A few weeks ago, an FDA expert panel by a vote of 6-4 decided against the approval of the use of the antibiotic cefquinome in cattle. Unfortunately, I've heard through the grapevine that the political appointees at the FDA plan to overrule the expert panel and approve the use of cefquinome. The chairman of the panel is under pressure to alter the panel's findings, and the FDA has not posted the minutes of the meeting, which is apparently required by law.
About the post title: cefepime, like cefquinome, is what is known as a fourth-generation cephalosporin antibiotic. While cefquinome is not used to treat people, resistance to cefquinome can also confer resistance to cefepime which is a medically important antibiotic.
There are really two issues at play here. First, this is just a really bad idea. Second, the criteria used by the FDA are cracked. Before I get started, much of the information about the panel meeting can be found at an FDA website, and the risk estimation report is also available as a pdf.
OK, the bad idea. As I mentioned resistance to cefquinome is often correlated with resistance to cefepime. One way this happens is that the bacterium (in this case, E. coli, Salmonella, Klebsiella, and other related bacteria) acquires a gene known as an extended-spectrum beta-lactamase ('ESBL'). Multiple studies have shown that cefepime resistance is far more likely to occur in bacteria with ESBLs. While the ESBL may only provide partial resistance by itself, when combined with other genetic changes, resistance to cefepime can evolve (and has). (an aside: this process has been observed with related antibiotics).
Many ESBLs are found on plasmids, which are mini-chromosomes that can be transferred from bacterium to bacterium. While the transfer rates typically aren't high enough to cause an increase in resistance alone, any selective pressure that favors those cells with the plasmid with the ESBL, such as antibiotic use, will result in increased resistance. I want to make something clear: a transfer event is not sufficient--given the large effective population sizes of bacteria, selection due to antibiotic use is required for an increase in resistance. This is very basic population genetics.
In the U.S. and abroad, we've already observed disease-causing bacteria (mostly E. coli and Klebsiella) that have ESBLs and that are cefepime resistant. In Ireland, it has even spread to Salmonella, which is disconcerting because cefepime isn't used in agriculture. This spread probably occurred either because the ESBL is effective against other agricultural antibiotics, or cefepime resistance is linked to other other agricultural antibiotics.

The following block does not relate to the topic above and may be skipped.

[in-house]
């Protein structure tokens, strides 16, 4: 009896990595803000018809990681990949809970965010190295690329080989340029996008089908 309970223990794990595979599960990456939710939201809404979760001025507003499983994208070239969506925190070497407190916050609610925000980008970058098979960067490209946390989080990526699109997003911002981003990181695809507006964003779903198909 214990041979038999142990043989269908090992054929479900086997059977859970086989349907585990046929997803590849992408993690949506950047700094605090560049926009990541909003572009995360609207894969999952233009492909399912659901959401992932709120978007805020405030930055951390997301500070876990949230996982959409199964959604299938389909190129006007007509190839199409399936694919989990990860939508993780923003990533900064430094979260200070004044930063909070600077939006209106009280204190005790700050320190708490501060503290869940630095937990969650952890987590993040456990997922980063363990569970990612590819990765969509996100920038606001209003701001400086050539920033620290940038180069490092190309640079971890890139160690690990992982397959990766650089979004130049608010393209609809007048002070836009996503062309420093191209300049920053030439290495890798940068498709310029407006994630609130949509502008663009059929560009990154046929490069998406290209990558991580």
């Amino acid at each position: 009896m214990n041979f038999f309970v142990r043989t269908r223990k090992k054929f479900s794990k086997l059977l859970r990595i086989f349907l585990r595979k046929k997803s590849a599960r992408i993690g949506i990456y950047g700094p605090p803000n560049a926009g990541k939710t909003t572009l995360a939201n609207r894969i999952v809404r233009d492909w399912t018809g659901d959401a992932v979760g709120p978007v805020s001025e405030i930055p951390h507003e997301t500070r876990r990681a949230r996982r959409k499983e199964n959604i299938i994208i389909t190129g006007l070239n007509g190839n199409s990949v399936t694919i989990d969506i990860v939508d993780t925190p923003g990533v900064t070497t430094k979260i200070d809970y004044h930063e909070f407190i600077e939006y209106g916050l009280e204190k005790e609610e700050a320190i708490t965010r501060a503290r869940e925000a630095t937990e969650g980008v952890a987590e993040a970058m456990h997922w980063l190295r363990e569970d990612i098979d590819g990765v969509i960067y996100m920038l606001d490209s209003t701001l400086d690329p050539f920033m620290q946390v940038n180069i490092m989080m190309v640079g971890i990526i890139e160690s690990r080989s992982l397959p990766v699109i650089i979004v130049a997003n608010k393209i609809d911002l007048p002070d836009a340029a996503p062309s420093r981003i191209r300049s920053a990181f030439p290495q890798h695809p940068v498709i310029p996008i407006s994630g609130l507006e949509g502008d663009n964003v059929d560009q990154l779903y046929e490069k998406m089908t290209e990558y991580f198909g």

There's something else this process has illustrated, which is that the FDA criteria for approval are very, well, odd. Here's what the risk assessment is based on (p. 6):
The overall risk estimation is based upon the following theoretical assumptions:
â¢ The proposed use of cefquinome in cattle may cause resistance in Salmonella spp. (and E. coli) present in the bovine intestinal tract, and
â¢ These resistant Salmonella spp. may contaminate the carcass at slaughter and may transfer to humans via food, and
â¢ These resistant Salmonella spp. may cause infections in humans which require treatment with a fourth-generation cephalosporin (cefepime), and the effectiveness of treatment may be compromised.
I really don't worry about cefepime resistant Salmonella infections. There just aren't that many serious Salmonella infections. What I worry about are cefepime resistant Klebsiella and E. coli infections, which can cause pneumonia, sepsis, and urinary tract infections (don't laugh about UTIs; they kill about 9,000 people/year in the U.S.). The entire focus on Salmonella is foolish. When a cow is treated with cefquinome, all of the harmless E. coli living in it (and there are a lot--around 100,000,000,000 per cow) are exposed to the antibiotic too. That means any E. coli that are cefepime resistant will be favored and increase. These E. coli can then enter the human population directly or transfer these resistance genes to other bacteria (for some reason, this point is made in the first assumption and then ignored in much of the report). Yet for some reason the FDA is obsessed with Salmonella. Salmonella is the tip of the iceberg; you would expect to find resistance genes in Salmonella last, simply because E. coli are so much more numerically dominant in cattle.
The role of regulatory criteria is something to keep in mind as the Coalition of the Sane slowly retakes the American government: the definition of the problem often yields a predetermined outcome. It's a far more sophisticated version of calling the estate tax the "death tax." Expect more of this subtle manuvering now that overt manipulation is no longer easy.
The transcript of the meeting is now up on the Center for Veterinary Medicine webpage.
On page 211 of the transcript CVM Director Sundlof makes fairly clear that they are seeking to approve the drug.
"And so from the FDA standpoint, what we did was we said to the company after vetting it through the VMAC, that you will be judged -- the microbial safety of your product will be judged based on your ability to satisfy the requirements of Guidance for Industry #152.
And so just listening to the conversation, we may be presented with the dilemma that the companies did what they were asked to do, but the decision was still that it wasnt safe. And then we were going to have to come back and say what is it that we can do in addition to demonstrate safety. And so, I think this is, although it has been a very, again, enlightening conversation, there is going to be some difficult decisions, I think, that may result as a result of that. "
So instead of accepting the finding that the drug is unsafe, FDA is going to find a way to show that the drug is safe.